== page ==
Two former staffers who claim they were bullied in the office of Aged Care Minister Ken Wyatt say they were ignored by Prime Minister Scott Morrison when they contacted him for help.
The Sydney Morning Herald and The Age have also learnt a claim has been lodged by a former adviser seeking taxpayer-funded compensation for the psychological stress she says she suffered as a result of her employment in the office.
The two staffers sought help from Mr Morrison after leaving Mr Wyatt's office, emailing their concerns separately in September 2018 and April this year.
But they said they were either ignored or made to feel like an inconvenience. One of the former staffers also contacted the Coalition's campaign spokesman, Simon Birmingham, but his office also did not address their claims.
Questions remain about the working environment of Mr Wyatt's office after transcripts from multiple staffers allege his senior adviser, Paula Gelo, bullied other staff. An inquiry into the matter was told Ms Gelo had boasted of having a "special relationship" with the minister.
Ms Gelo continues to work for the minister and his campaign to retain the marginal seat of Hasluck on Perth's eastern fringe on May 18.
The Prime Minister has stood by his minister during the election campaign, saying the allegations of bullying in the office had been dealt with "by the normal administrative process".
Up to 10 former staffers are believed to have given evidence to the $37,000 review - conducted by a firm called CPM Reviews on behalf of the Department of Finance.
But none of the staffers who participated in the inquiry have been given its findings or been told what recommendations were made because the government has claimed "public immunity" and said the report's release could infringe the privacy of those involved.
Mr Wyatt has previously said he has acted on the recommendations but refused to say what they are. He has defended Ms Gelo as a "competent officer".
The two former staffers, who do not know each other and contacted Mr Morrison's office independently, told The Sydney Morning Herald and The Age they asked the Prime Minister to help resolve their cases.
They approached The Sydney Morning Herald and The Age because they felt their claims of workplace bullying were being ignored. Both have requested anonymity.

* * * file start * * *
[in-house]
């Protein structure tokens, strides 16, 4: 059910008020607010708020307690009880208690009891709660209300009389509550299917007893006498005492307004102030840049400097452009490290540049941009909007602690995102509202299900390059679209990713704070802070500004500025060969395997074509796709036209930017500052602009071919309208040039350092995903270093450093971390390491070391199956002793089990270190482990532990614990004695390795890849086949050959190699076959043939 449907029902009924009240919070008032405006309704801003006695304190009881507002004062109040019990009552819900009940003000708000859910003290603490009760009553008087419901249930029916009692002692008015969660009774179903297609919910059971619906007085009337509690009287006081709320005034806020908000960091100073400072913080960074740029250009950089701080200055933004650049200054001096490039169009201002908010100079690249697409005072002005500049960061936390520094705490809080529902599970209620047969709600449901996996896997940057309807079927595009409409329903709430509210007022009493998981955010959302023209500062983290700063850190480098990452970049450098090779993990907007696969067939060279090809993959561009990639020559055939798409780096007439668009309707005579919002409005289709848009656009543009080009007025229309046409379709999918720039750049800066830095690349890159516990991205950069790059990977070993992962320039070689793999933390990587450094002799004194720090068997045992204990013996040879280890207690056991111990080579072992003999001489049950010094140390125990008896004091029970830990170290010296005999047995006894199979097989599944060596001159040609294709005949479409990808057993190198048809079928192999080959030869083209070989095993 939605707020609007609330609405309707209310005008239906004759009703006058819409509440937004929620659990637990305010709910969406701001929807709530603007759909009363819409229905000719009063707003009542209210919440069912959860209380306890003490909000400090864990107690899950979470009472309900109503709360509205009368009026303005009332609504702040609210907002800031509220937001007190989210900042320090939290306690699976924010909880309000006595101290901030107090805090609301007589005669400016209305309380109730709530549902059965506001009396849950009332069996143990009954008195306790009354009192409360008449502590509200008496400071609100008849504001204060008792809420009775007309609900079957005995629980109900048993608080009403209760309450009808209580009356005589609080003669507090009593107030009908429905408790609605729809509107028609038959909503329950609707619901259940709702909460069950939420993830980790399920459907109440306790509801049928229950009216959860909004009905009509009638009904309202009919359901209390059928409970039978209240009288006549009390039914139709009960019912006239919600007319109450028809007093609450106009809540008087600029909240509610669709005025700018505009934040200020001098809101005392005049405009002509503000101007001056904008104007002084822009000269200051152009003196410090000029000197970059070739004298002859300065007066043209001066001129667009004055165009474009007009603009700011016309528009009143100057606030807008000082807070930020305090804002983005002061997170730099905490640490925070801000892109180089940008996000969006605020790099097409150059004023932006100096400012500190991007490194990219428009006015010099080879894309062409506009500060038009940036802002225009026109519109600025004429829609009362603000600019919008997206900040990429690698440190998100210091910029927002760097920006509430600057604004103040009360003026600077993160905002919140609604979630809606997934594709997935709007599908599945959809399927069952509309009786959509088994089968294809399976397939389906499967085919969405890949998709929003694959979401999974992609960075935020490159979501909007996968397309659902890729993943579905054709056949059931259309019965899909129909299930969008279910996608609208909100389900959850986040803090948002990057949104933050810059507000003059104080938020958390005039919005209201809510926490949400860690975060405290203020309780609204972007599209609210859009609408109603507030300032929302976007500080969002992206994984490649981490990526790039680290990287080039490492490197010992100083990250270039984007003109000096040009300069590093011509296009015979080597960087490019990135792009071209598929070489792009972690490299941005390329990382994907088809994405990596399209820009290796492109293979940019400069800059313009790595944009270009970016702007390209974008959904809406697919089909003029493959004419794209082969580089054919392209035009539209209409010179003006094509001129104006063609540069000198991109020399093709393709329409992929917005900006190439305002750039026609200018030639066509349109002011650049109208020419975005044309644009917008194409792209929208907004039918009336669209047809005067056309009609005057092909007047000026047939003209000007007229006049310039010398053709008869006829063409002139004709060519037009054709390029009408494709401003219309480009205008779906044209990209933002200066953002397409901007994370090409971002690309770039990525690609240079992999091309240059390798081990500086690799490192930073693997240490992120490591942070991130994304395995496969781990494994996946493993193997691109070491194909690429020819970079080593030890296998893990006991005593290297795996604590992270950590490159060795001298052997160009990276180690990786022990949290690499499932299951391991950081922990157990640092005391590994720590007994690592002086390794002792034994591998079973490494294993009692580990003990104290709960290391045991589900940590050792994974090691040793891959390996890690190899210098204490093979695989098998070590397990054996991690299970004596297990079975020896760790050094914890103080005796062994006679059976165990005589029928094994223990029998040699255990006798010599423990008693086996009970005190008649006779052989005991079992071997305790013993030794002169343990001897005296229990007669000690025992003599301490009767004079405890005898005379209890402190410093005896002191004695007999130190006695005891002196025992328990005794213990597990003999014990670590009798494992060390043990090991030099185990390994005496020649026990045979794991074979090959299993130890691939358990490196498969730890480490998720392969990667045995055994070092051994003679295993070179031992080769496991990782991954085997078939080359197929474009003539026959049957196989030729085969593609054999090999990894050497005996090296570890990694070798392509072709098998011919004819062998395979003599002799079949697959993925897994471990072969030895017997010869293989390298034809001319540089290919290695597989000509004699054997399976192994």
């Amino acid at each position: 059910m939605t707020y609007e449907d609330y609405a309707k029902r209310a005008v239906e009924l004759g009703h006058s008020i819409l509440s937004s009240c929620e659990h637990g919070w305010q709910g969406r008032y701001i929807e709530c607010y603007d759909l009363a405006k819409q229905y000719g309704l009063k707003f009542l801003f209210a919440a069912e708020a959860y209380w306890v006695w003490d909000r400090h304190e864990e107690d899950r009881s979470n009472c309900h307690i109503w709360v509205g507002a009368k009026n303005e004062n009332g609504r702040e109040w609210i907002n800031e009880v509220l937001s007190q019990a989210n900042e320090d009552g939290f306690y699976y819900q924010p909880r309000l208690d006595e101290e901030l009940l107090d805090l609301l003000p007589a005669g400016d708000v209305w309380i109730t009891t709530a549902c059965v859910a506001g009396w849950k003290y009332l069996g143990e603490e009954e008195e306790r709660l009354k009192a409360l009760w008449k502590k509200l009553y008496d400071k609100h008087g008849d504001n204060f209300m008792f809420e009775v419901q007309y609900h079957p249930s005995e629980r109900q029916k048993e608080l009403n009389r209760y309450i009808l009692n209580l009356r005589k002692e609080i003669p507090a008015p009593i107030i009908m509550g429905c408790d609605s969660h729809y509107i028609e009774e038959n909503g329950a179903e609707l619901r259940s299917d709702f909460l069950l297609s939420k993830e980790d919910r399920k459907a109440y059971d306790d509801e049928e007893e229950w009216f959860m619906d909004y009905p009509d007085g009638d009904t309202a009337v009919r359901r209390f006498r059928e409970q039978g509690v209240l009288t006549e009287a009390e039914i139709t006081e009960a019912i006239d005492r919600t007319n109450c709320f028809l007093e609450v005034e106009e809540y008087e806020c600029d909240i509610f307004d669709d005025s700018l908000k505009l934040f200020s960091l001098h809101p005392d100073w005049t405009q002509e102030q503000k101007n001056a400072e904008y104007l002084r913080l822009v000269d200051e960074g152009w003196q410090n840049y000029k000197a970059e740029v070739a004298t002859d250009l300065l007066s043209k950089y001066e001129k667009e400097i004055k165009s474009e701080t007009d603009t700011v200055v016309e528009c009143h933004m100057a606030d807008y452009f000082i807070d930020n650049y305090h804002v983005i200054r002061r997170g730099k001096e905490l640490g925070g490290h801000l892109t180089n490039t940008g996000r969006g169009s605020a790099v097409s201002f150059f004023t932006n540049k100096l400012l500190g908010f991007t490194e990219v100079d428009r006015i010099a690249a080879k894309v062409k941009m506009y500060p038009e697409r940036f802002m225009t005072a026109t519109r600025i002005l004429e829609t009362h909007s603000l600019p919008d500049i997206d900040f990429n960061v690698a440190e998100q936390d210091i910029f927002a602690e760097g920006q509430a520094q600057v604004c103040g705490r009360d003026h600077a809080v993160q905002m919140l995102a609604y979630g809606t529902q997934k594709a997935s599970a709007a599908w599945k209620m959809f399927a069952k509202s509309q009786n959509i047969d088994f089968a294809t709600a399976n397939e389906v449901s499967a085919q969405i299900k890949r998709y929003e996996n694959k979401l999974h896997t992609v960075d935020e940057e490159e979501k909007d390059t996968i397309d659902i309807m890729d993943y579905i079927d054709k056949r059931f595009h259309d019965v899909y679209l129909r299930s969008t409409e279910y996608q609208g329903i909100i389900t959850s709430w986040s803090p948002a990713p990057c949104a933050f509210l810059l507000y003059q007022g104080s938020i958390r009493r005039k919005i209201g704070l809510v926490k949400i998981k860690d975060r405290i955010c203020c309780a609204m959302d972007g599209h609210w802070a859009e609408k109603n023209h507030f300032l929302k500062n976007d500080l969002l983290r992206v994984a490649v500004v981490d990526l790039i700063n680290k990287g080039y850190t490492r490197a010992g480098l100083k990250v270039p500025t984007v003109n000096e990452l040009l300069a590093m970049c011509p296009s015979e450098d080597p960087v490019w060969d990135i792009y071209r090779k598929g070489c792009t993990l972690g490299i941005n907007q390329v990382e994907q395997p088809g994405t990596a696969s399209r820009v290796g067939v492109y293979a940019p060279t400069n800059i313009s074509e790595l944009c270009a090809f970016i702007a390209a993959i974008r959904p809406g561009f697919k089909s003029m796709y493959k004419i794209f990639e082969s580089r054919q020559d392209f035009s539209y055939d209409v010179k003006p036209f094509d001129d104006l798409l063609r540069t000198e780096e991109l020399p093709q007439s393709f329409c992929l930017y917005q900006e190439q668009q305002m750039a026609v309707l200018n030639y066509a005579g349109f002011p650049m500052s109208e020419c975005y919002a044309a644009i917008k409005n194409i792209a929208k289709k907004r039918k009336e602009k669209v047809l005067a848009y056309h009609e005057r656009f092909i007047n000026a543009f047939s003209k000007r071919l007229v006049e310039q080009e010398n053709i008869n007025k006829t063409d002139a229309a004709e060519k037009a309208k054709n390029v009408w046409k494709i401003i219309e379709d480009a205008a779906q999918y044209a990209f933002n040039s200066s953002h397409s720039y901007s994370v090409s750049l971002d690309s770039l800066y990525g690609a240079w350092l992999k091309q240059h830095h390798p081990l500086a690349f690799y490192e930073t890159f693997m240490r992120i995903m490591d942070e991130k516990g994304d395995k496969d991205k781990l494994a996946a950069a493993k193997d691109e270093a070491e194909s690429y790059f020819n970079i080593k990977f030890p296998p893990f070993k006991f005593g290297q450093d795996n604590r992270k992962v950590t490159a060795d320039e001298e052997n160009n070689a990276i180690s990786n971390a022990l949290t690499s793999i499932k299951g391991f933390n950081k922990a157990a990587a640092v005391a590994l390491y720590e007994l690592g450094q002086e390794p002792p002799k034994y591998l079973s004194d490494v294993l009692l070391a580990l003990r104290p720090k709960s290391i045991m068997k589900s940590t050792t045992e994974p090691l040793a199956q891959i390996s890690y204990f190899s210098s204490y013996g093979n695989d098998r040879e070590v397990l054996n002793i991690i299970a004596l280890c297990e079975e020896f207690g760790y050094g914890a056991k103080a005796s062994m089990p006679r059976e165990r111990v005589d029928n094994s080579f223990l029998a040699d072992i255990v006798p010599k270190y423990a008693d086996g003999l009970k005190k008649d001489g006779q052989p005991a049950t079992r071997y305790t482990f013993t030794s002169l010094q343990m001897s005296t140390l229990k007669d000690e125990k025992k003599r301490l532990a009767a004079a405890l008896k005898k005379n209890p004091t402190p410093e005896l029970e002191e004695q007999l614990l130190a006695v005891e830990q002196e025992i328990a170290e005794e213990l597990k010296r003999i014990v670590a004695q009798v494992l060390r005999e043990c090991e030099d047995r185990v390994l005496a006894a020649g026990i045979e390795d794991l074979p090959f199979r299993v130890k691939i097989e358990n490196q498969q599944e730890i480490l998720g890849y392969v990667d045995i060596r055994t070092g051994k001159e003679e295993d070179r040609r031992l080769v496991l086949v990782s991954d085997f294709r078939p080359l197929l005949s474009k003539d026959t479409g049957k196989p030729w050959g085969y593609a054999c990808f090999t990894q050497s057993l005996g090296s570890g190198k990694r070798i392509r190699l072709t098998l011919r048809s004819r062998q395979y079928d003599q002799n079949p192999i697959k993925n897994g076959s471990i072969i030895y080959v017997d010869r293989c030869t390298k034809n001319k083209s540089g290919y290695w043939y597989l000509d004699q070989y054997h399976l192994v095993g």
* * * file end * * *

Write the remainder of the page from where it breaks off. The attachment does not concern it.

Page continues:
"Before I go to the media in I wanted to extend the courtesy to you and your office to reply to the investigation conducted last year, of which I was a participant, about bullying in minister Ken Wyatt's office," the former staffer wrote to the Prime Minister's office in April.
"I have gone so far as to submit a claim for the loss of wages and effects on my mental health through Comcare because of what I was subjected to at minister Wyatt's office."
The former staffer also warned that "should this email fall on deaf ears" they would contact a journalist at a rival newspaper.
The staffer then forwarded the email to Senator Birmingham, the Liberal Party's election campaign spokesman, demanding a response and again threatening to go to the media.
Senator Birmingham's office wrote back saying that because the email had come from an anonymous account, "any response would therefore potentially breach privacy and confidentiality so no further action will be taken on this email".
A second former staffer who told the inquiry they were unfairly forced to resign from Mr Wyatt's office contacted the Prime Minister's office asking for help in continuing to work for the government but said no help was given.
A spokesperson for the Prime Minister said Mr Wyatt and the government are "fully committed to ensuring a safe workplace".
"All staff matters are treated confidentially and in accordance with the guidelines. As minister Wyatt has outlined, his office has responded to the report in question from the Department of Finance."
- SMH/The Age